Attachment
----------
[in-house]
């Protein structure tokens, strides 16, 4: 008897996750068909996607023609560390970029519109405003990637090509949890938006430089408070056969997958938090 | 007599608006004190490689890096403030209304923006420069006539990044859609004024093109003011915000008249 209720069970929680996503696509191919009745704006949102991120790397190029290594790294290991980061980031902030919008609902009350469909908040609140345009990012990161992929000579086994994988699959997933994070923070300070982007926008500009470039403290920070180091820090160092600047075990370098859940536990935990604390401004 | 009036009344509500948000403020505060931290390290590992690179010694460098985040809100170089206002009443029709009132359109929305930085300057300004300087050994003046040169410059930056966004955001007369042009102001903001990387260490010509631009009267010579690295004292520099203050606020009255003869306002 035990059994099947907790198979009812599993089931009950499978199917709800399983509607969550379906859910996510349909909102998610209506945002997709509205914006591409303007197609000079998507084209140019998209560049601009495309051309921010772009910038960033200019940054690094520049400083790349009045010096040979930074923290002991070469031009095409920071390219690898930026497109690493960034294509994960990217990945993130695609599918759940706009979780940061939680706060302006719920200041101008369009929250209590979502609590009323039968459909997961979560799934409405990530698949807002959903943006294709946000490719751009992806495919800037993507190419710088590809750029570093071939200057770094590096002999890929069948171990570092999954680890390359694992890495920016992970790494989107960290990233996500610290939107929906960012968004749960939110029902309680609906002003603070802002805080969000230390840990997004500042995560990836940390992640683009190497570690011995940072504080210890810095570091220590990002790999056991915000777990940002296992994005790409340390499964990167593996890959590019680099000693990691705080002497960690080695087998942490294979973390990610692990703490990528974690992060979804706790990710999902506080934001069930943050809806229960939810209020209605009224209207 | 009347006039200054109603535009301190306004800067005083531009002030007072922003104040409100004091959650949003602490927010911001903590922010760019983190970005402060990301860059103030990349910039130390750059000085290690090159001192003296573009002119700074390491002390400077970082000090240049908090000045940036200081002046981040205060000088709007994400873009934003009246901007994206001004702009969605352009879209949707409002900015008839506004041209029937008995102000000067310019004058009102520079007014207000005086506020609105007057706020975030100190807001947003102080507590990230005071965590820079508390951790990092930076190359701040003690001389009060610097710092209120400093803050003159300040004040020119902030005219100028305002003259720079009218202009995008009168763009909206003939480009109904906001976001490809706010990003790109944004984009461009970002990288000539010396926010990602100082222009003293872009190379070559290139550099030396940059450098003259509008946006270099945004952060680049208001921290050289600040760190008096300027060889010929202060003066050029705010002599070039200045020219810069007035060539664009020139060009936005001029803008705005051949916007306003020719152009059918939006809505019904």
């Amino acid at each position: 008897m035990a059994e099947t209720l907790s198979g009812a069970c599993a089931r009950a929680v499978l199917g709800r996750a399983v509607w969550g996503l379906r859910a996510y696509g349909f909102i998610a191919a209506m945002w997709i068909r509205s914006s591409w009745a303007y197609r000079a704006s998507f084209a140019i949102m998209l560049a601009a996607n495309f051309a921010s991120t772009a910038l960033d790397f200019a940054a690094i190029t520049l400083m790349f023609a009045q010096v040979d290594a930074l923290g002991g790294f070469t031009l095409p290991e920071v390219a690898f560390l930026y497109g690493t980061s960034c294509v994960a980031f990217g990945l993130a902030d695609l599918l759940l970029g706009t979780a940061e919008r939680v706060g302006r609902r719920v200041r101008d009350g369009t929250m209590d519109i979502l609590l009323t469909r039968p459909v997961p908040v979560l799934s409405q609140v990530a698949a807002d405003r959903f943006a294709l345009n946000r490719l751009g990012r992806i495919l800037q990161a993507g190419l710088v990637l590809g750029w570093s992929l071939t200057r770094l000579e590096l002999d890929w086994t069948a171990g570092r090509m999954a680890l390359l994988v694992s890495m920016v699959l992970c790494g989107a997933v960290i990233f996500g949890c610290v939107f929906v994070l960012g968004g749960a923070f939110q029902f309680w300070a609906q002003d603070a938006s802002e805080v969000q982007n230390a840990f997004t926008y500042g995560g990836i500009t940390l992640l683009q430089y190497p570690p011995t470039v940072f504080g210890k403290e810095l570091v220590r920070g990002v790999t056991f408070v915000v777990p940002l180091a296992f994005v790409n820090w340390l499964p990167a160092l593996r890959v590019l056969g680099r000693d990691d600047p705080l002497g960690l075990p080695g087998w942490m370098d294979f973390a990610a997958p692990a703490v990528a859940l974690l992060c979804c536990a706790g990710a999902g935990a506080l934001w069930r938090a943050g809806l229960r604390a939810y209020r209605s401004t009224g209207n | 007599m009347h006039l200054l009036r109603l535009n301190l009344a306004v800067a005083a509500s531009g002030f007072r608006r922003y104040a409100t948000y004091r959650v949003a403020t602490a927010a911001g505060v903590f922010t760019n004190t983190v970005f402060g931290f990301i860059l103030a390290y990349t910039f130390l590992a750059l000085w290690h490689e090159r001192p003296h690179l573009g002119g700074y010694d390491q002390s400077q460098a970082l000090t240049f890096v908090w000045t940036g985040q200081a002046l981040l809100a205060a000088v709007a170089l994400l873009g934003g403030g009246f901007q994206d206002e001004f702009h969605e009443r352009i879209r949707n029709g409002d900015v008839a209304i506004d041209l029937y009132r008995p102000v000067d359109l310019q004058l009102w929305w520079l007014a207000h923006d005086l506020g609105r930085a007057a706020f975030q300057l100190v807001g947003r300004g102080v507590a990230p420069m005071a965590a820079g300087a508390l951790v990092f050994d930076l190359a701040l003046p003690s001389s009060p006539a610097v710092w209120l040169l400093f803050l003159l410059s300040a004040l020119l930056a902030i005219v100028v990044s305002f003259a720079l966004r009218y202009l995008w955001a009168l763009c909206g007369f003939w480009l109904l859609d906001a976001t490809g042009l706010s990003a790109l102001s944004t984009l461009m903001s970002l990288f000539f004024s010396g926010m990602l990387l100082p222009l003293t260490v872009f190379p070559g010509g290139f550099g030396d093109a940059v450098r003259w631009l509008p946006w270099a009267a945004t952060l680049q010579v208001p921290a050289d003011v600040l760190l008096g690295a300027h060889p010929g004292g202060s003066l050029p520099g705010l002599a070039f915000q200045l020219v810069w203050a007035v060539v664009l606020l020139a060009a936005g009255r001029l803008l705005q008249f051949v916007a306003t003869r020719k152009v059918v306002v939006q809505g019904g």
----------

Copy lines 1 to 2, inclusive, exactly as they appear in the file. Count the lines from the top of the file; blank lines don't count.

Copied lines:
[in-house]
């Protein structure tokens, strides 16, 4: 008897996750068909996607023609560390970029519109405003990637090509949890938006430089408070056969997958938090 | 007599608006004190490689890096403030209304923006420069006539990044859609004024093109003011915000008249 209720069970929680996503696509191919009745704006949102991120790397190029290594790294290991980061980031902030919008609902009350469909908040609140345009990012990161992929000579086994994988699959997933994070923070300070982007926008500009470039403290920070180091820090160092600047075990370098859940536990935990604390401004 | 009036009344509500948000403020505060931290390290590992690179010694460098985040809100170089206002009443029709009132359109929305930085300057300004300087050994003046040169410059930056966004955001007369042009102001903001990387260490010509631009009267010579690295004292520099203050606020009255003869306002 035990059994099947907790198979009812599993089931009950499978199917709800399983509607969550379906859910996510349909909102998610209506945002997709509205914006591409303007197609000079998507084209140019998209560049601009495309051309921010772009910038960033200019940054690094520049400083790349009045010096040979930074923290002991070469031009095409920071390219690898930026497109690493960034294509994960990217990945993130695609599918759940706009979780940061939680706060302006719920200041101008369009929250209590979502609590009323039968459909997961979560799934409405990530698949807002959903943006294709946000490719751009992806495919800037993507190419710088590809750029570093071939200057770094590096002999890929069948171990570092999954680890390359694992890495920016992970790494989107960290990233996500610290939107929906960012968004749960939110029902309680609906002003603070802002805080969000230390840990997004500042995560990836940390992640683009190497570690011995940072504080210890810095570091220590990002790999056991915000777990940002296992994005790409340390499964990167593996890959590019680099000693990691705080002497960690080695087998942490294979973390990610692990703490990528974690992060979804706790990710999902506080934001069930943050809806229960939810209020209605009224209207 | 009347006039200054109603535009301190306004800067005083531009002030007072922003104040409100004091959650949003602490927010911001903590922010760019983190970005402060990301860059103030990349910039130390750059000085290690090159001192003296573009002119700074390491002390400077970082000090240049908090000045940036200081002046981040205060000088709007994400873009934003009246901007994206001004702009969605352009879209949707409002900015008839506004041209029937008995102000000067310019004058009102520079007014207000005086506020609105007057706020975030100190807001947003102080507590990230005071965590820079508390951790990092930076190359701040003690001389009060610097710092209120400093803050003159300040004040020119902030005219100028305002003259720079009218202009995008009168763009909206003939480009109904906001976001490809706010990003790109944004984009461009970002990288000539010396926010990602100082222009003293872009190379070559290139550099030396940059450098003259509008946006270099945004952060680049208001921290050289600040760190008096300027060889010929202060003066050029705010002599070039200045020219810069007035060539664009020139060009936005001029803008705005051949916007306003020719152009059918939006809505019904």